Weekend tech reading: Apple after Steve Jobs

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Apple after Steve Jobs: The men who will decide tech giant's fate The day before Steve Jobs’ death, newly minted Apple chief executive Tim Cook strode across the company’s vaunted showroom stage in much the same way as his predecessor: decked out in black and prepared to unveil a highly anticipated gadget. The reviews of his first performance were less than stellar. Four years ago Jobs was cheered within seconds of coming on stage to unveil the first iPhone; the crowd reaction for Cook’s unveiling of the iPhone 4S Tuesday was mostly tepid. Huffington Post

First look: AMD Trinity APU, Linux already runs well Remember those AMD Bulldozer benchmarks we showed back in March from an early engineering sample that was published to OpenBenchmarking.org by one of AMD's partners months prior to the product launch? Well, since the consumer-grade Bulldozer chips are going to be out soon, AMD's partners are already supplying information on the AMD Trinity APUs that won't be launched until next year. The Linux performance appears quite competitive and there's also some new codenames and details to share. Phoronix

WIPO boss: the Web would have been better if it was patented and its users had to pay license fees Last June, the Swiss Press Club held a launch for the Global Innovation Index at which various speakers were invited to talk about innovation. After the head of CERN and the CEO of the Internet Society spoke about how important it was that the Web's underlying technology hadn't been patented, Francis Gurry, the Director General of the UN's World Intellectual Property Organization (WIPO), took the mic to object. Boing Boing

Qualcomm's new snapdragon S4: MSM8960 & Krait architecture explored Let's recap the current smartphone/tablet SoC landscape. Everything shipping today is built on a 4x-nm process, built either at Global Foundries, Samsung, TSMC or UMC. Next year we'll see a move to 28nm (bringing better performance and power characteristics) but between now and the end of 2012 there will be a myriad of designs available on the market. The table below encapsulates much of what you can expect over the next 12 months... AnandTech

S.T.A.L.K.E.R. 2 requires a 'permanent Internet connection' Mandatory constant Internet connections piss off PC gamers. No studio can has yet put that news in any light that didn't summon an extremely indignant reaction. S.T.A.L.K.E.R. 2's tried to put it in a different light by saying the constant connection is how players will be served actual game content. Like missions. That does not sound any better than a constant DRM check. Kotaku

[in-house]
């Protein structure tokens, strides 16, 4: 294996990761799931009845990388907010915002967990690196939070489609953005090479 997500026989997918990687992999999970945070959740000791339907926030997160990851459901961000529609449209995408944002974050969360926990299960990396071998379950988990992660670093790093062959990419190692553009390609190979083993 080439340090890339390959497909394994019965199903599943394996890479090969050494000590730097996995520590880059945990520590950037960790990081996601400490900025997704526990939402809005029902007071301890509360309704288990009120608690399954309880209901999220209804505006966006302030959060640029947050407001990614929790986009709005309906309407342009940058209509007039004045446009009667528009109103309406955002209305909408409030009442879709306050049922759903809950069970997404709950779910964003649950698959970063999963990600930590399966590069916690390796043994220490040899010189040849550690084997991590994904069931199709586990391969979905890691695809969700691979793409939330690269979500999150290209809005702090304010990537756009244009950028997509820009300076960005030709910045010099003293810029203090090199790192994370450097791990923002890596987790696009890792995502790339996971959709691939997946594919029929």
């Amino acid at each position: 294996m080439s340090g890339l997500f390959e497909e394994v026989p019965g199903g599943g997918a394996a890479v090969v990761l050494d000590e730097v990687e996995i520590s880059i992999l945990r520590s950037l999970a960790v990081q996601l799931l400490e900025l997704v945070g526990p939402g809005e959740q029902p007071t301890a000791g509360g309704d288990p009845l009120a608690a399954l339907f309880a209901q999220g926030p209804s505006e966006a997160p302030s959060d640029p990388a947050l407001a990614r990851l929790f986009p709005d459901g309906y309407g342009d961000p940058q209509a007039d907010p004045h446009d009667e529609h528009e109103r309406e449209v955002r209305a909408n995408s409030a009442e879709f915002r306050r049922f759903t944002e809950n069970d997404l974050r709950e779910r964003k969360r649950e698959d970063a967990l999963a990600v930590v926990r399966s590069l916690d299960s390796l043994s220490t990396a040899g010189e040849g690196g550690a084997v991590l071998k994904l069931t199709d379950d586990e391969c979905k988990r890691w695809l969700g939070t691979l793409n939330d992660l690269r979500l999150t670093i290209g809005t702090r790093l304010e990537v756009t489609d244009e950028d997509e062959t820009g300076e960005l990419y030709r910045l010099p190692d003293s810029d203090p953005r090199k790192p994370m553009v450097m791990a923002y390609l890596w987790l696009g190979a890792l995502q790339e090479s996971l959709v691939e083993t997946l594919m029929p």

Red Orchestra 2 updated and reset, Tripwire explains what's happening Red Orchestra 2: Heroes of Stalingrad has had broken experience and achievements since it launched, among a number of other problems. In a message to customers today, Tripwire admits, "…We’ve not done as well as we would have liked in the most important area to us -- the happiness of all of our customers... PC Gamer

Finger scan devices coming to Washington County school buses Roll call is a thing of the past in Washington County Schools. Students now check in with finger scanning devices. School Superintendent Sandra Cook said the old method just wasn't cutting it. "We got to talking about attendance in our district and how it was inconsistent," said Cook. WJHG

Early orders test iPhone 4S appeal Apple Inc. on Friday faced its first test since the death of co-founder Steve Jobs as it began accepting pre-orders for its latest iPhone. Apple and wireless carriers in the U.S. and a half-dozen other countries began taking Internet and telephone orders for the iPhone 4S in the pre-dawn hours. Wall Street Journal

Rage updated on Steam Rage defaults to lower video settings to allow the game to work on a wide variety of hardware and software configurations. Unfortunately, it is not possible to anticipate all possible graphics driver issues in combination with unique end user hardware and software configurations. Steam

AMD demos 28nm graphics solutions again Advanced Micro Devices has demonstrated a working example of its 28nm graphics processing unit known as the Radeon HD 7000. Unfortunately, the company did not unveil any information about revenue shipments of its latest products. X-bit labs

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